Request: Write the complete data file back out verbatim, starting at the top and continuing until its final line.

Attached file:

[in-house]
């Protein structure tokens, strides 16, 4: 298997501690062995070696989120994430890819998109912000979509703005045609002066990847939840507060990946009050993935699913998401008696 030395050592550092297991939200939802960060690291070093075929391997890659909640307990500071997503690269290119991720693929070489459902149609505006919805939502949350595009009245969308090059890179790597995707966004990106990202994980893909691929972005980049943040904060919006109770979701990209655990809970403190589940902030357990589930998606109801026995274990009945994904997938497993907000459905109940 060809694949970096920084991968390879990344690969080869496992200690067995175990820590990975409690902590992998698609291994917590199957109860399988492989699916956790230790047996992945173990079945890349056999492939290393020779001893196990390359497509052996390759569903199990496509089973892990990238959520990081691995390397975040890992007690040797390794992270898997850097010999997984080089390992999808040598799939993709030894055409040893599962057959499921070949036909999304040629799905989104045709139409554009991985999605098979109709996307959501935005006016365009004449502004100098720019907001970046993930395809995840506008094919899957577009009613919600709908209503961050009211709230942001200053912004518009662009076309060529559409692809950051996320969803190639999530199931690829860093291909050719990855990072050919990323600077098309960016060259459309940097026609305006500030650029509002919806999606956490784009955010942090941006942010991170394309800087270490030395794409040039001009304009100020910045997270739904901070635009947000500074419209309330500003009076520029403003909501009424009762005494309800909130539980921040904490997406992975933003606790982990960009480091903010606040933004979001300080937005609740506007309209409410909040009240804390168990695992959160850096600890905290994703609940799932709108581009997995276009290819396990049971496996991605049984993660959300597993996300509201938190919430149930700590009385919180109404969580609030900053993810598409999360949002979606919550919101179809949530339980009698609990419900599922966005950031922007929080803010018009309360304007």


[in-house]
């Protein structure tokens, strides 16, 4: 298997501690062995070696989120994430890819998109912000979509703005045609002066990847939840507060990946009050993935699913998401008696 030395050592550092297991939200939802960060690291070093075929391997890659909640307990500071997503690269290119991720693929070489459902149609505006919805939502949350595009009245969308090059890179790597995707966004990106990202994980893909691929972005980049943040904060919006109770979701990209655990809970403190589940902030357990589930998606109801026995274990009945994904997938497993907000459905109940 060809694949970096920084991968390879990344690969080869496992200690067995175990820590990975409690902590992998698609291994917590199957109860399988492989699916956790230790047996992945173990079945890349056999492939290393020779001893196990390359497509052996390759569903199990496509089973892990990238959520990081691995390397975040890992007690040797390794992270898997850097010999997984080089390992999808040598799939993709030894055409040893599962057959499921070949036909999304040629799905989104045709139409554009991985999605098979109709996307959501935005006016365009004449502004100098720019907001970046993930395809995840506008094919899957577009009613919600709908209503961050009211709230942001200053912004518009662009076309060529559409692809950051996320969803190639999530199931690829860093291909050719990855990072050919990323600077098309960016060259459309940097026609305006500030650029509002919806999606956490784009955010942090941006942010991170394309800087270490030395794409040039001009304009100020910045997270739904901070635009947000500074419209309330500003009076520029403003909501009424009762005494309800909130539980921040904490997406992975933003606790982990960009480091903010606040933004979001300080937005609740506007309209409410909040009240804390168990695992959160850096600890905290994703609940799932709108581009997995276009290819396990049971496996991605049984993660959300597993996300509201938190919430149930700590009385919180109404969580609030900053993810598409999360949002979606919550919101179809949530339980009698609990419900599922966005950031922007929080803010018009309360304007």